No, Mr. Faculty, You Don't Know More Than Me
May 18, 2004
Its Faculty versus Staff here at the academic Stadium and the score is 0 - 0. The Faculty is up to bat. Here comes the pitch! Strike 5? What? Again, the sound of a ball impacting a leather mitt. Staff only gets three strikes, Faculty just makes up the rules to suit them then and there.
What’s up with that? Why is it that the faculty always supposedly know more and can do things better than the trained professionals hired by them to help them. Linux, Windows, OSX, it doesn’t matter what kind of computer and what kind of software. All it matters that the the faculty think they can do a better job.
I’ve been hired to do Linux. I work with other folks hired to do Windows and Solaris. They do a darn fine job. This is our chosen career and we are the computer “professionals.”
Why do I get trouble calls from users telling me how to do my backups?
Why is there a faculty group with grants and special this and special that that want to redesign our customized Windows install using the excuse of better teaching and learning?
We put a lot of work into making what we call “kits” or customized versions of operating systems. These kits are installed just like you would any normal OS but they have modifications present to work with our authentication systems, file servers, instant messaging, distributed applications, etc. Yet, apparently, we can’t do it well enough.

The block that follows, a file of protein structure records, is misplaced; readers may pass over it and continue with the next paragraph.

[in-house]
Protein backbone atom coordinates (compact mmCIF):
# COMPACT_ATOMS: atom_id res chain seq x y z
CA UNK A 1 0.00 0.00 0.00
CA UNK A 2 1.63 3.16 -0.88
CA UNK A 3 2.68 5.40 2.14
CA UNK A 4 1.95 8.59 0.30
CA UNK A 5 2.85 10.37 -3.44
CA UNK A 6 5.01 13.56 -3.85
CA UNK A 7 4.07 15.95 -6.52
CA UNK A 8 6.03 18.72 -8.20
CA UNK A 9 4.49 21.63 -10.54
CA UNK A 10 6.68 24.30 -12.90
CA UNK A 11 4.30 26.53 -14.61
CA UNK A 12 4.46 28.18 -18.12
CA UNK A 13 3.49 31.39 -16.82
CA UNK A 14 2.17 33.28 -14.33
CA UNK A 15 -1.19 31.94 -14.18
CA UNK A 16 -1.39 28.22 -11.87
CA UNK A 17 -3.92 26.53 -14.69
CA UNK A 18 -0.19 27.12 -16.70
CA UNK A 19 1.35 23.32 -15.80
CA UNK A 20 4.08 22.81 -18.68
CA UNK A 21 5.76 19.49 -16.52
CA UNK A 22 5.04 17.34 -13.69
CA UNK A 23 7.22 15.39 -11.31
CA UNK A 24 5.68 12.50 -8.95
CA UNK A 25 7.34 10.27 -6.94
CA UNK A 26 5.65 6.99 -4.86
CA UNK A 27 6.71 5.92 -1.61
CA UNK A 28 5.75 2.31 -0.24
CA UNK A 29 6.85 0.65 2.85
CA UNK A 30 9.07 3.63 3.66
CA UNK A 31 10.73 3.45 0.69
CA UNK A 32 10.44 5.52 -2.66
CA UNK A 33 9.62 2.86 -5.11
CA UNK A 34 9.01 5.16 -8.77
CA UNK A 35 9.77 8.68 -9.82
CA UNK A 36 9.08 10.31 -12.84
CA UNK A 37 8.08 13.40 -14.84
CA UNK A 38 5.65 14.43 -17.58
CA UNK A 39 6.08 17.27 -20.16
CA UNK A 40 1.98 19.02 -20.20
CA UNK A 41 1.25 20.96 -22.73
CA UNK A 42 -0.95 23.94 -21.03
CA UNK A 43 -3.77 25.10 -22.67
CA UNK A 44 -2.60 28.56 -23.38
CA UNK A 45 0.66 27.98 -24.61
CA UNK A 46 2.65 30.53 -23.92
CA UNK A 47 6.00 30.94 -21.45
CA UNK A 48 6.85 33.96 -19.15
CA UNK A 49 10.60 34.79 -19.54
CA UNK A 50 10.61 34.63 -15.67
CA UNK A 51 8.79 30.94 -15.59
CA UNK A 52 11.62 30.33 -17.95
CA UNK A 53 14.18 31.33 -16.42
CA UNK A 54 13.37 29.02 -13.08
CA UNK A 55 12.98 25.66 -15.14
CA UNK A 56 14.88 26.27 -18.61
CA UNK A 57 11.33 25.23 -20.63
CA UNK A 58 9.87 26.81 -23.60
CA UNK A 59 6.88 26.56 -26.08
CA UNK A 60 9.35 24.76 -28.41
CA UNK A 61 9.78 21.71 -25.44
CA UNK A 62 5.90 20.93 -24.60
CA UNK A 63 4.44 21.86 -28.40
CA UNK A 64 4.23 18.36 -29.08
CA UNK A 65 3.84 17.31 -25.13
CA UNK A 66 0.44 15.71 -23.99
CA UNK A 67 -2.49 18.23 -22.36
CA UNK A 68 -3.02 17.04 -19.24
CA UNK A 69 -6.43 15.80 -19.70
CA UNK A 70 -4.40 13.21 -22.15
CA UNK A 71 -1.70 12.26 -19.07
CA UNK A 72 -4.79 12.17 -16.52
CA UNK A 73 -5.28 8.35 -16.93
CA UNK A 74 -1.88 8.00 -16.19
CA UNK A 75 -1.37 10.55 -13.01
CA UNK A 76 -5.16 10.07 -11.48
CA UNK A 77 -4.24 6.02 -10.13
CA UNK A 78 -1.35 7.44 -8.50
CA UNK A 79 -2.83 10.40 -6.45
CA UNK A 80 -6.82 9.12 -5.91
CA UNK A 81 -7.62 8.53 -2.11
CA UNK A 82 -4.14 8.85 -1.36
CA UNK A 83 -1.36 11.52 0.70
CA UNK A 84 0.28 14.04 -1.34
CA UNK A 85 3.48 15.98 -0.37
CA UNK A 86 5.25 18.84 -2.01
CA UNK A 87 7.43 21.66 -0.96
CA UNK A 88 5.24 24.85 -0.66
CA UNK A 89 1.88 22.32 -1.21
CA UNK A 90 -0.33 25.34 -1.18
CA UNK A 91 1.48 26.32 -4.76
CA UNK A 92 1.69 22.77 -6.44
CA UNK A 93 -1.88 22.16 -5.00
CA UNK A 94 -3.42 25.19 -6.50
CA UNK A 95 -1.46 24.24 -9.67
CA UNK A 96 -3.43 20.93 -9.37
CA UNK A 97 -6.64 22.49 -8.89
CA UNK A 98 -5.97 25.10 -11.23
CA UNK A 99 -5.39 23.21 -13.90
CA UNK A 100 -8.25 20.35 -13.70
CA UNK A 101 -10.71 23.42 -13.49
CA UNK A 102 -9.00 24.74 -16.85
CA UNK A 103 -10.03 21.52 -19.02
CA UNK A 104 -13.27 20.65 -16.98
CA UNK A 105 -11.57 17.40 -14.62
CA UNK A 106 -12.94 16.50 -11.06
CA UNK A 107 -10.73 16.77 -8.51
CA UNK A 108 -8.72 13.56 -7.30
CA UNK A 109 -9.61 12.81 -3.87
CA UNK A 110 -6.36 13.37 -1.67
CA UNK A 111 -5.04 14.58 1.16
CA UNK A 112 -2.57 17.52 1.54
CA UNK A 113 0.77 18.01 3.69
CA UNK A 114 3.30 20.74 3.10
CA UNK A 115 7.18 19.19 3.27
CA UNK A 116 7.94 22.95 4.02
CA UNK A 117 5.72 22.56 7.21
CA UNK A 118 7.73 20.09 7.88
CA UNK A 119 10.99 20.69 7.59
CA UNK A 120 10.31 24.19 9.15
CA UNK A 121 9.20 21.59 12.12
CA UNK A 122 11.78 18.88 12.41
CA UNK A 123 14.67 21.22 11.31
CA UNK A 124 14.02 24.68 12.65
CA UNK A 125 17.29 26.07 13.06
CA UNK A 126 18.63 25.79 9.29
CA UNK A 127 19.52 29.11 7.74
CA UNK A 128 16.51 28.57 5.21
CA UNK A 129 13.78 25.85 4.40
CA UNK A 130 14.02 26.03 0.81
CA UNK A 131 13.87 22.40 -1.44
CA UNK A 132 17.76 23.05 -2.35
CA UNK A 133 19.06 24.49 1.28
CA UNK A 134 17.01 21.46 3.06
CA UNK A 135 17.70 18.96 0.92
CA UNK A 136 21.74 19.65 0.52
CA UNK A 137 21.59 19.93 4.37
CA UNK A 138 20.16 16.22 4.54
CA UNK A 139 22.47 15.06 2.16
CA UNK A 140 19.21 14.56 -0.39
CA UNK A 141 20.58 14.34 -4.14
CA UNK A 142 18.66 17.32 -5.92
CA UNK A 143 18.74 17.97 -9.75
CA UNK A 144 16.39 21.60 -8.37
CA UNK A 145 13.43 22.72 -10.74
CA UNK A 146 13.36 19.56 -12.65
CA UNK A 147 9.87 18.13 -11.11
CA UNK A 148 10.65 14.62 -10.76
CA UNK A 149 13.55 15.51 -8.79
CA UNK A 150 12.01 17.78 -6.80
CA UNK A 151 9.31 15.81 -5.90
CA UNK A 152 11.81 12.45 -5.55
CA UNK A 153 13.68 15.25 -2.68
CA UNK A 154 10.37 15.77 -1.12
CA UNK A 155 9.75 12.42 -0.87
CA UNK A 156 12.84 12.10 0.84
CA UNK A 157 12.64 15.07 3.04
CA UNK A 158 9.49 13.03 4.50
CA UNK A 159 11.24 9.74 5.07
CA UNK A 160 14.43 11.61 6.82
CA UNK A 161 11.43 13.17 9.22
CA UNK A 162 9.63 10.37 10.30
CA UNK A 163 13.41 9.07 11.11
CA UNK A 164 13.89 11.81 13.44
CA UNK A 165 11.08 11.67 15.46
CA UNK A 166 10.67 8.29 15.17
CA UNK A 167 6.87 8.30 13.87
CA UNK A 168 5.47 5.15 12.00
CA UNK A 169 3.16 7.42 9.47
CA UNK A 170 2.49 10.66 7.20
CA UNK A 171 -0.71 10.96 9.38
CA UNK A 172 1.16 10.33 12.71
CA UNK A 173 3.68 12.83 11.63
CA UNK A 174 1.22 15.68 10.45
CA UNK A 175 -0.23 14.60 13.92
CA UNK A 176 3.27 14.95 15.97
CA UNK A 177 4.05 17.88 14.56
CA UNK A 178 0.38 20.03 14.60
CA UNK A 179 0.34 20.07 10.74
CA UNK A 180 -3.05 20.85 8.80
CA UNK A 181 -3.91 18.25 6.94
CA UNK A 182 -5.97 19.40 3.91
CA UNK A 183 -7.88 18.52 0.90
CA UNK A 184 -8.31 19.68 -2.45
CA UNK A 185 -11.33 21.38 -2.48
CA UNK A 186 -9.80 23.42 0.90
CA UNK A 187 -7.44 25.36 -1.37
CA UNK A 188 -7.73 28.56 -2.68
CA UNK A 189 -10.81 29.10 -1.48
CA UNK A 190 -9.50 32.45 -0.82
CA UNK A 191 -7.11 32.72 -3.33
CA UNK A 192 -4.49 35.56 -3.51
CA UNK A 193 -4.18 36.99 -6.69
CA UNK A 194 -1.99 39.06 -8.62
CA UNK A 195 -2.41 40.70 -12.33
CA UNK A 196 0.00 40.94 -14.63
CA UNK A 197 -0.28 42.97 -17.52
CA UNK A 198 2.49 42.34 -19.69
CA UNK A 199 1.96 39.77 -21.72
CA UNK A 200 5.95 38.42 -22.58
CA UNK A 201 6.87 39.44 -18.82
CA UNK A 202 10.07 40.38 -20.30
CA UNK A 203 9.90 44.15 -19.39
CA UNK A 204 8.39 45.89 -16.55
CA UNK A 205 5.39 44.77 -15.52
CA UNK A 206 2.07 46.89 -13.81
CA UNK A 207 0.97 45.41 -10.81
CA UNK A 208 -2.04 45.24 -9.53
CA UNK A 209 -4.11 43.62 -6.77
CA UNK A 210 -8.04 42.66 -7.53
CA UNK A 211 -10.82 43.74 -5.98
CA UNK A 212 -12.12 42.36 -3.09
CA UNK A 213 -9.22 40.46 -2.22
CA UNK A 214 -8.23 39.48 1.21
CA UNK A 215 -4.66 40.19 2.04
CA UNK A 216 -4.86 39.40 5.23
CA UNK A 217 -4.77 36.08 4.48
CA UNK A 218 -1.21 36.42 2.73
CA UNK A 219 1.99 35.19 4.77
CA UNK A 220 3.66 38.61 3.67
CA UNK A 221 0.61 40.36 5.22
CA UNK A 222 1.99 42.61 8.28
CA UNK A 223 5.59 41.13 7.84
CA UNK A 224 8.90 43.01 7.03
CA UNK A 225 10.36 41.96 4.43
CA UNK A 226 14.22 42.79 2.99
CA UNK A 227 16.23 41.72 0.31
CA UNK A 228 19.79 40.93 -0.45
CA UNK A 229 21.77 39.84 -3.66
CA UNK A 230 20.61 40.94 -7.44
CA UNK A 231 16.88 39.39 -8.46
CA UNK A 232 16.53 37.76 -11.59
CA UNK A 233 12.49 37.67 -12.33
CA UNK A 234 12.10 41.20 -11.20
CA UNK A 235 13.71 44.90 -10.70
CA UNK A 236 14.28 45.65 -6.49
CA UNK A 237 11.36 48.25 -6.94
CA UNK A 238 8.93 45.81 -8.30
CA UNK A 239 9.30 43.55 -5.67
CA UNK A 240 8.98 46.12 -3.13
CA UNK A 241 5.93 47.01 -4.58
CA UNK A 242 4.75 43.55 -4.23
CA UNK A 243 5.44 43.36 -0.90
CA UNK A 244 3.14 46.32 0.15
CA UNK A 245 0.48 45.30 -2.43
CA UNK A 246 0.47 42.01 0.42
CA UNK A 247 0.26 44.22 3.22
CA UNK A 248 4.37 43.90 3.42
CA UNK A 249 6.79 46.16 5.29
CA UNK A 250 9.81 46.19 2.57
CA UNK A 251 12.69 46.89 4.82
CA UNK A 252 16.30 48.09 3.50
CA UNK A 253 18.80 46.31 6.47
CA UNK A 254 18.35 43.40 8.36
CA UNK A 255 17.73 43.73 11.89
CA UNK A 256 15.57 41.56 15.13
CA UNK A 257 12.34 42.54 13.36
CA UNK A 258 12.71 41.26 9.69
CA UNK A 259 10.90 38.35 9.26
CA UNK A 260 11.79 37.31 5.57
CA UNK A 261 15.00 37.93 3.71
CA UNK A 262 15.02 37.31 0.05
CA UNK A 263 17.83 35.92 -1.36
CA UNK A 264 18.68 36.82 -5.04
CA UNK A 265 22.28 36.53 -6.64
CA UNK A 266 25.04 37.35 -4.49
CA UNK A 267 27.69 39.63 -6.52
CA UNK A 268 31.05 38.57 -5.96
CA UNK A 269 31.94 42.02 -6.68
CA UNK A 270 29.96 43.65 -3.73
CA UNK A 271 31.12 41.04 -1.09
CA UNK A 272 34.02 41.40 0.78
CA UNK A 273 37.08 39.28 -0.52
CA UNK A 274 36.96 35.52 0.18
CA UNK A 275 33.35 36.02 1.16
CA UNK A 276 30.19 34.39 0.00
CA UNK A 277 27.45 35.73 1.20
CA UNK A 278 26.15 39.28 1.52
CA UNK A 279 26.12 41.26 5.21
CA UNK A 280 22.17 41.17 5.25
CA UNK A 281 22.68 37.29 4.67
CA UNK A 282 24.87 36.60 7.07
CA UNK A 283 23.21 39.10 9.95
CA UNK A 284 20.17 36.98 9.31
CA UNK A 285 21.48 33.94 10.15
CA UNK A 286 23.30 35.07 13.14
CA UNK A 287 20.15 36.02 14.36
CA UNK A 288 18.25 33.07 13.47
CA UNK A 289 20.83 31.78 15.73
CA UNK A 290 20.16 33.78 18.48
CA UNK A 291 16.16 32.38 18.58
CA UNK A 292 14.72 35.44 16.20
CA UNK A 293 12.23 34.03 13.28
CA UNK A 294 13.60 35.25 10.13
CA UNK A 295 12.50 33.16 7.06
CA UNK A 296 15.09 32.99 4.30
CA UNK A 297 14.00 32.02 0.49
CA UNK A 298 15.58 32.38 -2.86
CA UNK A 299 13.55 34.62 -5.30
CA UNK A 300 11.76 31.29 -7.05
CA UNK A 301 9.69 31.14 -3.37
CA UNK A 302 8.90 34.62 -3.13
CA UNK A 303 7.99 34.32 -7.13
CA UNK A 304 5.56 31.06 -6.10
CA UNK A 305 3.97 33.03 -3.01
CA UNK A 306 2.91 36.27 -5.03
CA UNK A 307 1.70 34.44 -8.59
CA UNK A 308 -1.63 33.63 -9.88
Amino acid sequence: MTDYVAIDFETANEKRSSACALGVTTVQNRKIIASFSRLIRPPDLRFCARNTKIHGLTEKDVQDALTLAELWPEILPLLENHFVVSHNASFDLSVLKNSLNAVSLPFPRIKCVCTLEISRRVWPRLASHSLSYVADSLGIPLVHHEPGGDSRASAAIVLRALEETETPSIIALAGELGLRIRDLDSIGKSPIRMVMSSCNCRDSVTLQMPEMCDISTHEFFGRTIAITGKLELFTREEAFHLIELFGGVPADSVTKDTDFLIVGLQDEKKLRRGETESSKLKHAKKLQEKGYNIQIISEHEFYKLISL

Faculty think they can “fix” everything their way. They hire minions and give them a week to do the work. The minions come to us asking us every type of questions. Including those that scream “I don’t know what I’m doing!” Ask the faculty committee and they know everything and don’t want our help at all. They can do it bigger, better, and faster.
Whoa! Hello? They tell us they don’t want our help. What does that say?
Okay, next, the minions get a test machine up and running their new Windows kit. WHAM! It just got hacked. WHAM! I just blocked their IP. Now explain that to me. They don’t want our help. How fast things can be forgotten.
Taking a step back I have another question for the masses. I experience this issue a lot during my plight of administrating and running a Linux Beowulf cluster. Why do none of our users give us feed back? Okay, very few do but most do not. Even when they have serious problems users and faculty are more prone to spread rumors about how our services are unusable rather than send in a trouble call and give us any amount of feed back. How are we supposed to make things better for our customers when they don’t tell us what’s wrong.
Please, everyone would like each other a lot better if they would just try to work together.